b. Allow a wide range of operators to compete for charters. The competition for charters should be open to anyone, including public, nonprofit, and for-profit organizations that can meet federally established charter standards. The range of potential center operators includes labor unions, local employment service offices, Job Training Partnership Act agencies, Job Training Partnership Act community-based organizations, temporary help agencies, private employment agencies, outplacement firms, community colleges, and more. We recommend that those who best demonstrate the ability to provide basic one-stop services be granted charters.
Creating new incentives for performance is an essential component of one-stop shopping. Requiring organizations, or consortiums of organizations, that receive charters to compete for customers can encourage greater performance. Those providers now performing well will be able to continue. However, competition will also introduce new types of providers and may prompt existing providers to create new types of organizations to provide services--consortiums, umbrella agreements, or nonprofit corporations. In fact, some states and localities have already developed consortiums to enable the delivery of more integrated services.
It is crucial that one-stop centers be honest brokers for their customers. Thus, if an organization provides training, education, or other related services beyond the one-stop center's offerings, the organization must be required to construct what might be called an integrity firewall that ensures customers aren't being steered only to that organization's offerings. This requirement should be a qualifying condition for a charter.
The effectiveness of each center will depend partly on its ability to access different programs and resources. The creation of one-stop career centers will build greater integration, as well as truly providing one-stop shopping for its customers, by the following:
--- ensuring that the implementation of one-stop centers does not create parallel systems of labor market exchange;
--- stimulating the development and expansion of integrated state workforce development councils;
--- encouraging the coordination and consolidation of multiple local oversight boards;
--- providing relief from burdensome rules and regulations; and
--- building system capacity.
a. Ensure that one-stop centers do not create parallel systems of labor market exchange. It is anticipated that virtually all employment service offices across the United States, and many organizations offering services under the Job Training Partnership Act, will seek one-stop charters. In addition, many communities may see labor unions, community colleges, community-based organizations, and businesses applying for charters to operate local one-stop outlets. In some communities, consortia of groups may come forward to apply for charters.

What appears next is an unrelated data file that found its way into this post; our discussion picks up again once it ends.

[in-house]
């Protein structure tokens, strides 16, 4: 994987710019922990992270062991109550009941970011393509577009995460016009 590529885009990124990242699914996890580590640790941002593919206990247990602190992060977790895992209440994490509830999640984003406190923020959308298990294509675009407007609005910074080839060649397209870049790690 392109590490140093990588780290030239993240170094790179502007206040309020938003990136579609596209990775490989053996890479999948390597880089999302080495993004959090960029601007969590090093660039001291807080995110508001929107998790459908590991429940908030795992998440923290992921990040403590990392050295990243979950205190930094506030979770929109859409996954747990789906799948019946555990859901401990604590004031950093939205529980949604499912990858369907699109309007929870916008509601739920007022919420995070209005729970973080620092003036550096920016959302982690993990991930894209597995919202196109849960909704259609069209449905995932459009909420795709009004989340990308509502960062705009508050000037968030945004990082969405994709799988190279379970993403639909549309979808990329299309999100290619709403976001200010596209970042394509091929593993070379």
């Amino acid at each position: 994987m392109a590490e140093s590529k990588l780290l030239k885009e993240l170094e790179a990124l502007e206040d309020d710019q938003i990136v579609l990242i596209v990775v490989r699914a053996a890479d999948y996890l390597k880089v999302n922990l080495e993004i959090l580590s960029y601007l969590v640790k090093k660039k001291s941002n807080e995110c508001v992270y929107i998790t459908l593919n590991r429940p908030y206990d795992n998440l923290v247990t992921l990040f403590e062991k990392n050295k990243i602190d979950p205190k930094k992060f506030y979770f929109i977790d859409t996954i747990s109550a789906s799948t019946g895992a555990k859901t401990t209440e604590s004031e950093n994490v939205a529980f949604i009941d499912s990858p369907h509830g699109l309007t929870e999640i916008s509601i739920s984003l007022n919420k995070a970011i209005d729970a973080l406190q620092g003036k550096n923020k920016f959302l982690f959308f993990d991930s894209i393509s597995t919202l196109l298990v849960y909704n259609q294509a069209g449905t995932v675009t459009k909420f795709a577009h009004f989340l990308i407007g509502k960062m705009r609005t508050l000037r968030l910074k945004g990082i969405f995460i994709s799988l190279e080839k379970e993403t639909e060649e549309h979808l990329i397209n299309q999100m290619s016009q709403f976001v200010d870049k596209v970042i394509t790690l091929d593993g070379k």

Under the one-stop proposal, the public funds that currently finance core job-finding services will be distributed among the organizations chartered to operate one-stop centers. Funding of one-stop centers would be based upon performance elements such as quality of service and the numbers of customers attracted. Information would be made available by the workforce investment board on the performance of the various one-stop centers to help citizens make informed choices among them. In this way, the advantages of multiple providers will not result in the waste and duplication of systems serving the same public purpose.
b. Stimulate more effective state governance of workforce development. The current federal system that divides employment and training programs into categories of 151 different program has, not surprisingly, spawned a patchwork, fragmented system of oversight and policy direction at the state level. State-level oversight bodies have been established for the Job Training Partnership Act programs, for vocational education schools, for the unemployment insurance system, and for community colleges. Each is responsible for a specific program, and none has responsibility for overall workforce development.
In a positive trend, however, recent Job Training Partnership Act amendments encourage states to create comprehensive human resource investment councils. A number of states have consolidated education and training oversight boards, or created so-called super boards, or both, to oversee a comprehensive workforce development system for their states. For example, New Jersey has created a State Employment and Training Commission, which connects the Job Training Coordinating Council, the State Council on Vocational Education, the Adult Education and Literacy Council, the private sector, and labor organizations.(11) The National Performance Review recommends that states demonstrate that they have effectively coordinated oversight of workforce development systems in order to qualify for one-stop funding.